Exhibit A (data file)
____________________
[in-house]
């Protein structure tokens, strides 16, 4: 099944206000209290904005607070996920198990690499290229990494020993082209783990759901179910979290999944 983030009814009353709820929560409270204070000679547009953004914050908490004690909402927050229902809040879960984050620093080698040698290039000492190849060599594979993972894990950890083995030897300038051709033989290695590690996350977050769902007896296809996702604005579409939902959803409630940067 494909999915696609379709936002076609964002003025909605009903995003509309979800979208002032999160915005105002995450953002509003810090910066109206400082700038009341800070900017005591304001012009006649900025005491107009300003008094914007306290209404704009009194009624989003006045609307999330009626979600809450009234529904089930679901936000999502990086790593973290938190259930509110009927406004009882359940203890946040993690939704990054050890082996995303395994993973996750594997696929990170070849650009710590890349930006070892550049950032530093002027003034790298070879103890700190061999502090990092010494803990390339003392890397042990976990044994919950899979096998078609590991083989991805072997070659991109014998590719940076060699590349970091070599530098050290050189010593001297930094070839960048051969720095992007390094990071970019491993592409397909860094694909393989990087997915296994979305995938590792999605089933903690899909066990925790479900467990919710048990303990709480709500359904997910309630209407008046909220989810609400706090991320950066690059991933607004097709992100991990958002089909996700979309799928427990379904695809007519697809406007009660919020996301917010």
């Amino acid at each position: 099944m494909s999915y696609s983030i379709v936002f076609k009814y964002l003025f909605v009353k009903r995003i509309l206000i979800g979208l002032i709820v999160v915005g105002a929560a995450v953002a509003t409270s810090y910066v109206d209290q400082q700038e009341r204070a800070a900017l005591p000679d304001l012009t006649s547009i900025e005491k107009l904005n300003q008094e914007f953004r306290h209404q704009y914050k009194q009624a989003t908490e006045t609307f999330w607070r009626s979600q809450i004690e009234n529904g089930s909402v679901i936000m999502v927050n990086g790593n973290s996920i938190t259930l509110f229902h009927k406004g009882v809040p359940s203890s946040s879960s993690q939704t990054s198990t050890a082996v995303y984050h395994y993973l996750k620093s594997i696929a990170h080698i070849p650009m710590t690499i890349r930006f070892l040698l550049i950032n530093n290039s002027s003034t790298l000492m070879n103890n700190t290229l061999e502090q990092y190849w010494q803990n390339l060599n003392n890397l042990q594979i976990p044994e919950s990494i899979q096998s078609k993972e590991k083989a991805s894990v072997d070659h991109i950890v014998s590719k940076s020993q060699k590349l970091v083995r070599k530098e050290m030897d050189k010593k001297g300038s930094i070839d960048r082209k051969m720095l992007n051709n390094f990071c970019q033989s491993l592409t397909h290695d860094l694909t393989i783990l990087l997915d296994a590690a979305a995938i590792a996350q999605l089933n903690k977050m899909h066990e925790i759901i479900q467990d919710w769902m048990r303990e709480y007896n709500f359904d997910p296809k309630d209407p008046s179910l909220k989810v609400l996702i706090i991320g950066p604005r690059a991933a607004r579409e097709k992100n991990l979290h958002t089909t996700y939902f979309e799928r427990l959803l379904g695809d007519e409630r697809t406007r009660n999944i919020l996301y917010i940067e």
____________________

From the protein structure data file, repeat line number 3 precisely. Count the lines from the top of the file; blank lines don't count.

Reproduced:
């Amino acid at each position: 099944m494909s999915y696609s983030i379709v936002f076609k009814y964002l003025f909605v009353k009903r995003i509309l206000i979800g979208l002032i709820v999160v915005g105002a929560a995450v953002a509003t409270s810090y910066v109206d209290q400082q700038e009341r204070a800070a900017l005591p000679d304001l012009t006649s547009i900025e005491k107009l904005n300003q008094e914007f953004r306290h209404q704009y914050k009194q009624a989003t908490e006045t609307f999330w607070r009626s979600q809450i004690e009234n529904g089930s909402v679901i936000m999502v927050n990086g790593n973290s996920i938190t259930l509110f229902h009927k406004g009882v809040p359940s203890s946040s879960s993690q939704t990054s198990t050890a082996v995303y984050h395994y993973l996750k620093s594997i696929a990170h080698i070849p650009m710590t690499i890349r930006f070892l040698l550049i950032n530093n290039s002027s003034t790298l000492m070879n103890n700190t290229l061999e502090q990092y190849w010494q803990n390339l060599n003392n890397l042990q594979i976990p044994e919950s990494i899979q096998s078609k993972e590991k083989a991805s894990v072997d070659h991109i950890v014998s590719k940076s020993q060699k590349l970091v083995r070599k530098e050290m030897d050189k010593k001297g300038s930094i070839d960048r082209k051969m720095l992007n051709n390094f990071c970019q033989s491993l592409t397909h290695d860094l694909t393989i783990l990087l997915d296994a590690a979305a995938i590792a996350q999605l089933n903690k977050m899909h066990e925790i759901i479900q467990d919710w769902m048990r303990e709480y007896n709500f359904d997910p296809k309630d209407p008046s179910l909220k989810v609400l996702i706090i991320g950066p604005r690059a991933a607004r579409e097709k992100n991990l979290h958002t089909t996700y939902f979309e799928r427990l959803l379904g695809d007519e409630r697809t406007r009660n999944i919020l996301y917010i940067e």